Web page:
Title: The Thief
Author: Megan Whalen Turner
My Rating: 4/5 Stars!
The king’s scholar, the magus, believes he knows the site of an ancient treasure. To attain it for his king, he needs a skillful thief, and he selects Gen from the king’s prison. The magus is interested only in the thief’s abilities.
What Gen is interested in is anyone’s guess. Their journey toward the treasure is both dangerous and difficult, lightened only imperceptibly by the tales they tell of the old gods and goddesses.
Just a little preamble before I get into my thoughts, this book follows our main character Gen, who is being held at the prison for his crimes of thievery. When the king’s scholar hears the rumours surrounding Gen’s impeccable thievery skills, he takes it upon himself to chose Gen as the thief for their quest to find this treasure that will ensure the kingdom’s prosperity.
Gen was such a fun character to read about, especially because he didn’t take crap from anyone. He spoke his mind as loudly and as freely as he wanted to, not caring if people liked him or not. While his character was still mysterious to us readers and to the other character’s as well, it was still really refreshing to read from his point of view.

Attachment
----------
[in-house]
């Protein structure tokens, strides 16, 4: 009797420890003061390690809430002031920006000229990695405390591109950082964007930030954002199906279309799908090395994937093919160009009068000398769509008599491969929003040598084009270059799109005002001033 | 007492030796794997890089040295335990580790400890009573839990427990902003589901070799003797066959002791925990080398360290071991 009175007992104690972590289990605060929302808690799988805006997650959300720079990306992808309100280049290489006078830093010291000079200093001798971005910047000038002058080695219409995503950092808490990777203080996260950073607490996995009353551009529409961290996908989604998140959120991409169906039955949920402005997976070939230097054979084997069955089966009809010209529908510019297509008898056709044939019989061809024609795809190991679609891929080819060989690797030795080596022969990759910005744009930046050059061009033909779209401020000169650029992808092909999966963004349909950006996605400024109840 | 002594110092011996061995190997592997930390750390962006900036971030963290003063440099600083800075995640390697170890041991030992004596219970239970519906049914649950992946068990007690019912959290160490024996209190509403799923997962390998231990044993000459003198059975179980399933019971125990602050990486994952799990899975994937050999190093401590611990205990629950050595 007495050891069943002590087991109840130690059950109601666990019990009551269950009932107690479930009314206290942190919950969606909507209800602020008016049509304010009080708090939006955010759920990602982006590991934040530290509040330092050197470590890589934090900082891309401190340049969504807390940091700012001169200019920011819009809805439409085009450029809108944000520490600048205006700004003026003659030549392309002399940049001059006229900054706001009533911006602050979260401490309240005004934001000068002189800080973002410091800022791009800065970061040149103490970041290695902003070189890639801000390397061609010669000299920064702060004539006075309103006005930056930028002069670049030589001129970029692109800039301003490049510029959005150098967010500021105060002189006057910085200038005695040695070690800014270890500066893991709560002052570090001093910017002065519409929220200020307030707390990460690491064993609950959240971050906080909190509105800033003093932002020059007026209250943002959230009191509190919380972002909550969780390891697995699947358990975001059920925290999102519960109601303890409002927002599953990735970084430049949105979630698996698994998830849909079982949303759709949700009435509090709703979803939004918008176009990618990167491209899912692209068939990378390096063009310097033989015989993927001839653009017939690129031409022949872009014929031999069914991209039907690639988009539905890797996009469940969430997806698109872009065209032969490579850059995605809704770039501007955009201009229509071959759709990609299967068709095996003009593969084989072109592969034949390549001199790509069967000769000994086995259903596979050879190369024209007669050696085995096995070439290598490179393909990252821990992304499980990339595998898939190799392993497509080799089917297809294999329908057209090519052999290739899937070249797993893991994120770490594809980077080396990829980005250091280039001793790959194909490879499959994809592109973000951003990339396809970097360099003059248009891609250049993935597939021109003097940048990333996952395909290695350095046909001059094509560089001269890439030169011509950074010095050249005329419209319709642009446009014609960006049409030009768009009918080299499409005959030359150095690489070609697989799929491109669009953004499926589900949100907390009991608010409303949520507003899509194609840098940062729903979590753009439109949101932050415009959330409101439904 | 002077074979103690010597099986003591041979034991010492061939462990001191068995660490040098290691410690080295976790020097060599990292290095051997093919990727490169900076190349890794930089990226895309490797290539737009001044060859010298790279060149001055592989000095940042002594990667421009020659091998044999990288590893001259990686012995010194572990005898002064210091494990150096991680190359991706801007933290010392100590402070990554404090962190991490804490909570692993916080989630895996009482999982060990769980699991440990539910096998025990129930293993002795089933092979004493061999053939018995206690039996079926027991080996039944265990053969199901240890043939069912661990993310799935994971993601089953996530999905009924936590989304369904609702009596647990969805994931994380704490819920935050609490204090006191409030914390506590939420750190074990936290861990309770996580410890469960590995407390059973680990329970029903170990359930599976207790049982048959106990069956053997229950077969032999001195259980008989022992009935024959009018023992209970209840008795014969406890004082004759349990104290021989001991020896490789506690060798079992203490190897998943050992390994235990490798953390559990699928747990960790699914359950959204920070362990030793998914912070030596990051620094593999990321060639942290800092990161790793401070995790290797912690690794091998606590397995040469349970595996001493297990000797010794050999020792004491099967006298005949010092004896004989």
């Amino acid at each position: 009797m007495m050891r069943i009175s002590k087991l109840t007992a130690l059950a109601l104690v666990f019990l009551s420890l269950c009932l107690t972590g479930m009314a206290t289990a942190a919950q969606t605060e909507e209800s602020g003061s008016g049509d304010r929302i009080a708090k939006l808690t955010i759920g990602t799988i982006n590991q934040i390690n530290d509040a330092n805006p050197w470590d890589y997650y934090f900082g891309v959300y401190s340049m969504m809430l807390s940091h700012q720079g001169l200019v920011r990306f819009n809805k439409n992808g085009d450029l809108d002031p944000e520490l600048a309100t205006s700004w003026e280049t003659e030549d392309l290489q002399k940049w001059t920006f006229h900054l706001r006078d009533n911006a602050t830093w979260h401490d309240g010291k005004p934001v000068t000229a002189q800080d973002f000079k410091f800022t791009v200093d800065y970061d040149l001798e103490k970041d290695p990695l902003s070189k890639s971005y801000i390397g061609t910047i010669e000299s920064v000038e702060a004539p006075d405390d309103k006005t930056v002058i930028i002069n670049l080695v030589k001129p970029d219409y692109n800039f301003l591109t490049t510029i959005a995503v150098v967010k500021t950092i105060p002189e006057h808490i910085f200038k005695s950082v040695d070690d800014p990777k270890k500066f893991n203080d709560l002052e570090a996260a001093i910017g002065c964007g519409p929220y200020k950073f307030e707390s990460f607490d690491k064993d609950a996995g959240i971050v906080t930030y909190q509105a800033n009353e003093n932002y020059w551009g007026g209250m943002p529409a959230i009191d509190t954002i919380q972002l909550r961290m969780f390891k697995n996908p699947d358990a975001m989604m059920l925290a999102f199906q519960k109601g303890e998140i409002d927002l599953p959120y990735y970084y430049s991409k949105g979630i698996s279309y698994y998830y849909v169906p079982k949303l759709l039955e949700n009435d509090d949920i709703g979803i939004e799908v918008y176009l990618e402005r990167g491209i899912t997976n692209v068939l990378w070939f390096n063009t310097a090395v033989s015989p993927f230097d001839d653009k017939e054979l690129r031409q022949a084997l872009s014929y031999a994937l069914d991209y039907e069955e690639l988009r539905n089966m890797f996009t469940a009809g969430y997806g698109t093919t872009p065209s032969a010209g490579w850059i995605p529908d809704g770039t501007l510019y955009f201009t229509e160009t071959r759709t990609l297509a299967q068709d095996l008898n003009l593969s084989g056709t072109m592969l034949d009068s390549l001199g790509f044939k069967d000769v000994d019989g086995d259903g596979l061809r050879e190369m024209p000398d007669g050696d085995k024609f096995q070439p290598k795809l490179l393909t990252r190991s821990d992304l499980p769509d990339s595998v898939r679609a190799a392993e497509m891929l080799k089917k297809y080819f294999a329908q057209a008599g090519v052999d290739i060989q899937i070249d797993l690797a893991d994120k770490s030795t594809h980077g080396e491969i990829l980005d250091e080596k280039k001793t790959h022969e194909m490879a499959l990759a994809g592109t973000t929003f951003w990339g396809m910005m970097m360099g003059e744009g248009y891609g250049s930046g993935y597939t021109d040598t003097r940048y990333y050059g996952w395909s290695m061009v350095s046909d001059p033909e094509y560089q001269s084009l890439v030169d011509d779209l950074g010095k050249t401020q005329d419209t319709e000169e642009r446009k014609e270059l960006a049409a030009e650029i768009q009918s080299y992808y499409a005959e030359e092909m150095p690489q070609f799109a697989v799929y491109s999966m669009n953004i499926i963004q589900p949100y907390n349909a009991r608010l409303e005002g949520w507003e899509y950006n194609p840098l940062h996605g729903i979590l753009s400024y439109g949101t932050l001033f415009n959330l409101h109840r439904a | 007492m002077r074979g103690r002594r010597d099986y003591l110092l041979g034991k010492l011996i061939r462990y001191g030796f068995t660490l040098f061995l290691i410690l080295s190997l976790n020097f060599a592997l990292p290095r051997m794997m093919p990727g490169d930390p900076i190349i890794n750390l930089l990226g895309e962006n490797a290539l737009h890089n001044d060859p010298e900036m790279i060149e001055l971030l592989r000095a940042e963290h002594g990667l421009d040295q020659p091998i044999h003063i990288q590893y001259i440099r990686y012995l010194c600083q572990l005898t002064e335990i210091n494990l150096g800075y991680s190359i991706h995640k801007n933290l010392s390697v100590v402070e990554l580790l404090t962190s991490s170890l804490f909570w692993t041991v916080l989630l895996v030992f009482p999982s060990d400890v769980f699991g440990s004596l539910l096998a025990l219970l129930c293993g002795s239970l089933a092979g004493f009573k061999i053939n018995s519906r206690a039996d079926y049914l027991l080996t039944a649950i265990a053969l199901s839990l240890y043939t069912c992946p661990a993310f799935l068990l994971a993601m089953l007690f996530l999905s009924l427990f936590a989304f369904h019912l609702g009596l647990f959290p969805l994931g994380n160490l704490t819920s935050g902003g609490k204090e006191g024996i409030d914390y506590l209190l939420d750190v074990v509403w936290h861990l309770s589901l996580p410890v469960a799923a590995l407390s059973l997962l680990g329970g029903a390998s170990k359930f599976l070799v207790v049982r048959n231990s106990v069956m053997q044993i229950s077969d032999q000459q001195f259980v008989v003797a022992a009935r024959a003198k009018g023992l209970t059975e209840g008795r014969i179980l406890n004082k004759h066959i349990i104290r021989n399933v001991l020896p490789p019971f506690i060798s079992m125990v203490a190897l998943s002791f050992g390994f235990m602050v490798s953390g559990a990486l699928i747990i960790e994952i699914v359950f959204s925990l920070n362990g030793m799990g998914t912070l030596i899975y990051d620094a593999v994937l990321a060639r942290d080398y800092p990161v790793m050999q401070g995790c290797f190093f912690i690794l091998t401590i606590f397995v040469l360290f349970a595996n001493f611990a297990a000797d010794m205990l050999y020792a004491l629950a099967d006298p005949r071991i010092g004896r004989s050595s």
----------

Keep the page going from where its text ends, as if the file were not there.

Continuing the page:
The setting in this book was great. This book mainly focused on the world-building, and some of it was pretty heavy material to process, but it didn’t have that straining quality that some books tend to have. It made you want to learn more about the political disputes going on within the different kingdoms.
One of my favorite parts of this book, (and the reason I gave it 4 stars) were the side stories that are told throughout this novel. As our characters are travelling, it’s an opportunity for them to learn about each other, and a chance for the characters to understand the reasoning behind their mission told through mythological tales.
They were about the Earth, Sun and their children, and it was so interesting to read about. Where the story was lacking in some areas, these tales definitely made up for it in the long run.
The problem I had with this book, was the lack of connection I had with the characters. A probable solution to this, is of course the fact that it is the first book in a fantasy series, and there is definitely a long span of time for the characters to develop and grow, but I still felt very detached to the characters because I didn’t know them that well. It’s also a slow moving book, and there isn’t much action or suspense until the last half of the book, but because it’s such a quick read, it didn’t feel “boring” to me.
I strongly believe that this was a great set-up to a long series, and I cannot wait to dive into the second book this month. I highly recommend this to all you fantasy lovers out there, especially since the tone of this book is different to many of the current YA fantasy books out there, (probably because this book was written quite some time ago).
Thank you so much for reading! Let me know if you have some underrated fantasy book recommendations below!